The texts were from Timothy 1, chapter 6, about the nature of piety and contentment, and about the love of money being the root of all evil; the gospel text was from Luke 16, about the poor man Lazarus and the chasm between Heaven and Hell.

I was getting public transport home, but needed to do some shopping first. I perhaps could have caught the next bus, but someone ahead of me at the checkout took a very long time, so I had a snack in one of the cafés while I waited for the next bus.

The latest news is that President Xi of China may be under house arrest, according to an Indian news channel. Well, that would be big news, if it were confirmed. (It is not).

Meanwhile, there’s bad news from Russia about the Ukraine conflict. Putin spoke a few days ago (when exactly?) about his intention to conscript 300,000 more Russians, his intention to hold referenda in the occupied territories, and a threat to use nuclear weapons to safeguard territory he regards as his; it’s thought that the referenda are a means towards calling more territory Russian, and then needing to be defended.  He looked strange and weary and rather unwell, while delivering this terrifying speech.

The call for conscription terrifies many. Evidently, the conscription papers were already drawn up, and were delivered almost immediately. Men aged from 17 to 65 are being called up, regardless of their health, or lack of military training. . This has sparked protests, especially in Moscow and St Petersburg, where 1,000 (later reported as 2,000) people have been imprisoned; people are also trying to flee in cars, causing huge queues, and on the domestic airlines that are still flying, to countries that don’t require a visa.  It’s caused huge upset, with sick and ill people being told they are fit to serve at the front. Meanwhile. Ukrainian cities are still being shelled, and there are reports of people at gunpoint being forced to participate in referenda.  Once again, the world sits in the nightmarish situation of the potential for nuclear weapons to be used, while nuclear power plants carry their own risk.  Meanwhile, some people are returning from being in Russian custody very thin and with marks of torture. There was a mass grave at Izyum, now abandoned by the Russians.  There’s no welcoming committee, then.  It’s suspected that lots of Ukrainians have been deported to Russia.  It’s a very scary time – continued, but up a notch.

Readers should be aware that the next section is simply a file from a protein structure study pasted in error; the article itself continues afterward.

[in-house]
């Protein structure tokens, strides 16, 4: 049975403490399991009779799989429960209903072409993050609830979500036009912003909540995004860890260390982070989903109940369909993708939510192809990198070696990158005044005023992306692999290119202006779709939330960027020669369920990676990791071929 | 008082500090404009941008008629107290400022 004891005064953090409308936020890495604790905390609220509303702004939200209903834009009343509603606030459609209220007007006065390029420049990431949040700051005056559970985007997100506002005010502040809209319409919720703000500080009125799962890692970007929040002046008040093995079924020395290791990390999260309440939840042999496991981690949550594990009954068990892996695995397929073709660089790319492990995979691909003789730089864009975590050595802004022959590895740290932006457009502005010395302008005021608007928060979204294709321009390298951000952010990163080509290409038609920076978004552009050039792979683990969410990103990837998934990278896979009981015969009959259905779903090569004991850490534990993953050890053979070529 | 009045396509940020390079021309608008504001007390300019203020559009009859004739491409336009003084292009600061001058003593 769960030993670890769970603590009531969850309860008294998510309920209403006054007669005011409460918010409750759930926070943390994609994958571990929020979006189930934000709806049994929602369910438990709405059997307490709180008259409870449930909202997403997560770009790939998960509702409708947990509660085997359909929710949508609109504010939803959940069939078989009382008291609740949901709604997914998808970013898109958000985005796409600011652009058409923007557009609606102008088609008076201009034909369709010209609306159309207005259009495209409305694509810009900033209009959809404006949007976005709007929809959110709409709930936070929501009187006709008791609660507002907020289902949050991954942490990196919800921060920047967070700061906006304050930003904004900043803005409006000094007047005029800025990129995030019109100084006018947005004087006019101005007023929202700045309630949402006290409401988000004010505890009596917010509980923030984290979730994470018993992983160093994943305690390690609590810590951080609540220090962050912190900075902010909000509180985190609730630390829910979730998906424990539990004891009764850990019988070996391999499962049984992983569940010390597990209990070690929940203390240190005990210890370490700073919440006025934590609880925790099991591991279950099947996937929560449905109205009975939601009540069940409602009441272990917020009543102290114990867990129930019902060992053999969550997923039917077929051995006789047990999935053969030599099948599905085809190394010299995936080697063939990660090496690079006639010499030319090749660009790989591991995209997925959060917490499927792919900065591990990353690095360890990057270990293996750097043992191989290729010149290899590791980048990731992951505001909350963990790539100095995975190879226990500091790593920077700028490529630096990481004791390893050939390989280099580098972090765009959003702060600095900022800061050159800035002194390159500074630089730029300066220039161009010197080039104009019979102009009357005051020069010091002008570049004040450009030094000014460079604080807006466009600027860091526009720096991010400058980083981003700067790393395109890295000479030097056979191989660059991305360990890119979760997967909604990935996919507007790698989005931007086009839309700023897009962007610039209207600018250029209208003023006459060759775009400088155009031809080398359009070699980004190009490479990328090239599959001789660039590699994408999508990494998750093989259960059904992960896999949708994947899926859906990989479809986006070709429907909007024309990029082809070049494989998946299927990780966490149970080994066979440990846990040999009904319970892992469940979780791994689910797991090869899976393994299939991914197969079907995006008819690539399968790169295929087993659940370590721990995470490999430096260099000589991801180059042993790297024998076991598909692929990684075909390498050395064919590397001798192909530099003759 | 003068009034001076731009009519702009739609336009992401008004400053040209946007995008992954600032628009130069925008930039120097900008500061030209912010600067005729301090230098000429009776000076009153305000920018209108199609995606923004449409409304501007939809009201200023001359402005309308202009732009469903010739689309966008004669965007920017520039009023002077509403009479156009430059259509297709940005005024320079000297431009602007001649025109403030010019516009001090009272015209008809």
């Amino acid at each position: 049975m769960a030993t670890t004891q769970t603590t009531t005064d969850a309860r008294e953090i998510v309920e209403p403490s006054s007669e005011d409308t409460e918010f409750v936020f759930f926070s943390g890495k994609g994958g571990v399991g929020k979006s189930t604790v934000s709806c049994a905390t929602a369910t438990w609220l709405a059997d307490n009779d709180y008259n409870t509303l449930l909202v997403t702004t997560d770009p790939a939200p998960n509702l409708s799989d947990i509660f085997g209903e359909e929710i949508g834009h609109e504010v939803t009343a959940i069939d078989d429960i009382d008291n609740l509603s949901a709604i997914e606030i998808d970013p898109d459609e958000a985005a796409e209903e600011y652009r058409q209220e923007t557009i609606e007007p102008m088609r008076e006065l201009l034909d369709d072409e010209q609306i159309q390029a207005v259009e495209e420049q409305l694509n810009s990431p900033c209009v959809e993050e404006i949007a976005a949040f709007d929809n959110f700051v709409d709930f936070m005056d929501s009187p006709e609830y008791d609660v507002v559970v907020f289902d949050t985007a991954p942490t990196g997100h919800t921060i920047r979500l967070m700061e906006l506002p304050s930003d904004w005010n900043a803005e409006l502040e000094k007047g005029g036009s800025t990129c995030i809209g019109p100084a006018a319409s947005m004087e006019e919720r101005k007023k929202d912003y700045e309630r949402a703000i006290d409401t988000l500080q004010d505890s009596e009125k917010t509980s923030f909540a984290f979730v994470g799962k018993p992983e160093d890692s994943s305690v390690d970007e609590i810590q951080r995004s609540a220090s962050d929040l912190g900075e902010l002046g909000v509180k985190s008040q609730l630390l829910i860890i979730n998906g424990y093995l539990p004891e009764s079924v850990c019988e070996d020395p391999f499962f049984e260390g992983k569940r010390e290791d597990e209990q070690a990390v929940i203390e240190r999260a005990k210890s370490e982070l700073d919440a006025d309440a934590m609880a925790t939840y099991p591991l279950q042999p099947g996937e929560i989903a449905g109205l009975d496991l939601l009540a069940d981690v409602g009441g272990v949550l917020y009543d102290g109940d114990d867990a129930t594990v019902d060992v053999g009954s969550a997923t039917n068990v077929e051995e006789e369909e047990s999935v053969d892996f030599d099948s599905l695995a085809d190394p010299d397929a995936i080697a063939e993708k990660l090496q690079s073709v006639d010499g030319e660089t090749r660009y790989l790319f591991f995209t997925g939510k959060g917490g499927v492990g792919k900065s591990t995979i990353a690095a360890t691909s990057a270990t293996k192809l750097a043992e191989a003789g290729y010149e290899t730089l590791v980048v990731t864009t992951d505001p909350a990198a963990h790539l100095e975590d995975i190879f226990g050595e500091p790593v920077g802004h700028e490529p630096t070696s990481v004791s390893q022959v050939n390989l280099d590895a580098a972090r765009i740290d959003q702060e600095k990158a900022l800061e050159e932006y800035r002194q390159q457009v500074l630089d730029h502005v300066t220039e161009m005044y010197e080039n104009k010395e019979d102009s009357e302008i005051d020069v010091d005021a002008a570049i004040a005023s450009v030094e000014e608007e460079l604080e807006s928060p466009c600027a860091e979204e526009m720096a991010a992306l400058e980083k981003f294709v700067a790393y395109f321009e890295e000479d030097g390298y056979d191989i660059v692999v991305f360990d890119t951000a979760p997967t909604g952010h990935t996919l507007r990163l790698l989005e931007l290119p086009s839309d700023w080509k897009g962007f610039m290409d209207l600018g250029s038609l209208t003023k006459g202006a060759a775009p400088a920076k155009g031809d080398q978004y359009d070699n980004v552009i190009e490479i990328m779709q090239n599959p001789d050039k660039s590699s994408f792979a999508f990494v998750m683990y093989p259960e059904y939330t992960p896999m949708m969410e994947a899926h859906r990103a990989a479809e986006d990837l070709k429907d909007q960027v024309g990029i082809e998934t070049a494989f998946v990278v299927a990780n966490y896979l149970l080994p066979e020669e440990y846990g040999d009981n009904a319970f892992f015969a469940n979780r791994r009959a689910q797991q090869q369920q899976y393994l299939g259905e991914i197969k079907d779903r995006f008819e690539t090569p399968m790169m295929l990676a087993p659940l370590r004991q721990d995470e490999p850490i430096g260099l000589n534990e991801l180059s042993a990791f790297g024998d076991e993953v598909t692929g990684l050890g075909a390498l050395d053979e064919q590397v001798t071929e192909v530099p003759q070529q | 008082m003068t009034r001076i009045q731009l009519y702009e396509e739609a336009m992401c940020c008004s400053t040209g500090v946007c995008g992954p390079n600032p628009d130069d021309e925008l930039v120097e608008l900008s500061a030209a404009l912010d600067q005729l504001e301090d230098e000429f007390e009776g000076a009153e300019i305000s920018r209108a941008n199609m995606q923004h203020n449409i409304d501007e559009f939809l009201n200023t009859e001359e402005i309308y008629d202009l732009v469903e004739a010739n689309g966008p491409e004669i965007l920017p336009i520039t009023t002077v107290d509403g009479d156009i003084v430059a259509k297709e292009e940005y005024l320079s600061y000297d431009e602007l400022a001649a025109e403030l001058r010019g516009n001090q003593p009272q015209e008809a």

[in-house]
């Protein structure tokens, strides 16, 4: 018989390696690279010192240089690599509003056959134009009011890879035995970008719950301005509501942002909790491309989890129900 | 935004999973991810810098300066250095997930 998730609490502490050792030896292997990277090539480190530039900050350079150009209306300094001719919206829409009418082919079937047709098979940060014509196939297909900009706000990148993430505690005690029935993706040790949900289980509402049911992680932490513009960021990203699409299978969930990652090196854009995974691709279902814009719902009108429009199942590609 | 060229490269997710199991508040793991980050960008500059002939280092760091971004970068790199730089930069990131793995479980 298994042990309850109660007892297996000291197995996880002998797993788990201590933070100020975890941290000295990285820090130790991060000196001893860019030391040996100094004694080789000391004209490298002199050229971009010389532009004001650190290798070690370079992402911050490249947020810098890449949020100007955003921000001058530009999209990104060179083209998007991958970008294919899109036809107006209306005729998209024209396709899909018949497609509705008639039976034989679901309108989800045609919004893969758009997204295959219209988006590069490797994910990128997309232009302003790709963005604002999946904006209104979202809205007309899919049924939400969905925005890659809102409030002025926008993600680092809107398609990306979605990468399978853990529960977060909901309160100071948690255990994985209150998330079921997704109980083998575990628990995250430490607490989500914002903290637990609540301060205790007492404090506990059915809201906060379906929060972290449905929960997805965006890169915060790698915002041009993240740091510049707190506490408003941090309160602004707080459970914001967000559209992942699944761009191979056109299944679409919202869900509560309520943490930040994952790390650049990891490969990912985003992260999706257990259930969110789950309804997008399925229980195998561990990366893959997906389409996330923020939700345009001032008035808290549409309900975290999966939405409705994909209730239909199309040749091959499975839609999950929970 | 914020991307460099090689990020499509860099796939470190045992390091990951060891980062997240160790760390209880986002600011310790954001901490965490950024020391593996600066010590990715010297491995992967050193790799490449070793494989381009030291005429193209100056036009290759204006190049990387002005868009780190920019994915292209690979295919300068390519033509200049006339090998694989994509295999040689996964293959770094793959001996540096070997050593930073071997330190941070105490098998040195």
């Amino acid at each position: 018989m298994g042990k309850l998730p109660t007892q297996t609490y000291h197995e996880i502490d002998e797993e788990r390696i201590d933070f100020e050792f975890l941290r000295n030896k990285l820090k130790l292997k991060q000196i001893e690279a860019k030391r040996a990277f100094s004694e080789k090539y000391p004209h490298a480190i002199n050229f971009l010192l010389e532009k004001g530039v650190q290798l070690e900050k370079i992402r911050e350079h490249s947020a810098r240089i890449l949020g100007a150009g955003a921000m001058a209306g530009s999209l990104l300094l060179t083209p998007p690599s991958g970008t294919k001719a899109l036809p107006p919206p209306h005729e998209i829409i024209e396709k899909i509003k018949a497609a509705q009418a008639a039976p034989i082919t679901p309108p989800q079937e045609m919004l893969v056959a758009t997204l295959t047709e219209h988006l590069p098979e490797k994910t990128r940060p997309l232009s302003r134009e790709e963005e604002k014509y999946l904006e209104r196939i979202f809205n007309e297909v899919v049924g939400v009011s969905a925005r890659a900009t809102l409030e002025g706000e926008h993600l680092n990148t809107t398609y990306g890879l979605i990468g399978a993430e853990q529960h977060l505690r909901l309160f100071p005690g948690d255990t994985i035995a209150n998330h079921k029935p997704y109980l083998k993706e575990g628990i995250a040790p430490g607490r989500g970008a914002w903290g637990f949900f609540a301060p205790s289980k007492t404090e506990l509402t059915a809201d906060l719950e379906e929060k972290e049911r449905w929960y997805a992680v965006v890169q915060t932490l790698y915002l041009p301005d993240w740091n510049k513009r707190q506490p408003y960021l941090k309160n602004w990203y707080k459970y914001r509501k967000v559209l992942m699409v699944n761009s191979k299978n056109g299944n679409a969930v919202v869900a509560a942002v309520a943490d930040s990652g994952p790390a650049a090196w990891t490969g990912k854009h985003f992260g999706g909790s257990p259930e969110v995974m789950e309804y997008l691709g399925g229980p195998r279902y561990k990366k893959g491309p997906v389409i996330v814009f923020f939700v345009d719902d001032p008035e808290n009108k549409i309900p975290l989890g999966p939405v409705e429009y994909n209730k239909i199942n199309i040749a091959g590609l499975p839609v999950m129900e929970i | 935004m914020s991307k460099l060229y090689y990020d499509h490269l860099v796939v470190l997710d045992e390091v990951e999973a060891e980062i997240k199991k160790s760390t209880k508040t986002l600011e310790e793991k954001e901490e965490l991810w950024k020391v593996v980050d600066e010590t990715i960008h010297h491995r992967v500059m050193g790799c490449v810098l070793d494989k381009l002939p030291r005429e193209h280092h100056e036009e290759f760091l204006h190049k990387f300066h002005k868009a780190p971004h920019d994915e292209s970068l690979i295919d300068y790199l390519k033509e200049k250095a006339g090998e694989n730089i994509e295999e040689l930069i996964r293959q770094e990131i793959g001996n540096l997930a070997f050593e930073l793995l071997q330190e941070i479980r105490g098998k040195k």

In the US, things have been happening too.  Rod De Santis, governor of Florida and potential presidential candidate, used tax payer funds to fly a number of asylum seekers fleeing communism to Martha’s Vineyard, seen as a liberal enclave, without any warning.  It seems the migrants were lied to, about a welcoming committee to meet them in Boston with housing and job offers.

The New York Attorney General, Letitia James, has indicted Donald Trump and three of his adult children for what she’s memorably called “The Art of the Steal”, for tax fraud over several years, where assets were greatly inflated in value to secure loans, and seriously undervalued for the purposes of paying tax.

There has been legal to-ing and fro-ing over the finding of classified documents at Mar-a-Lago; a special master was appointed, as Trump’s lawyers requested; but conservative Judge Dearie (yes, really!), a Trump appointee, has asked for specific evidence that the FBI planted documents, and the US Department of Justice has appealed Judge Aileen Cannon’s ruling that would have put a hold on their document review, meaning they can continue to review these top-secret documents.  So it’s not going all Trump’s way.

The mid-term elections remain a toss up; polls are probably quite unreliable because of the limited group of folk who actually take part in them.

It’s now Friday September 30th.

We’ve been away for a few days, so I’ll write about that in my next blog.

Meanwhile, hurricane Ian is wreaking havoc in Florida, and now threatening South Carolina. On September 29 the January 6 Committee was to give another presentation on the events around that dreadful insurrection, but this has been postponed due to the impact of this hurricane. In the UK, after a period of mourning Queen Elizabeth II, there has been a bit of a meltdown, with the new Chancellor’s budget causing so much concern that the pound has fallen and the Bank of England is having to take corrective action. In Iran, huge protests continue over the death of a woman in police custody; she was arrested for not wearing a hijab correctly. In Italy, the head of the fascist party is about to become Prime Minister.

That’s it for now.  Slava Ukraini! Ngā mihi.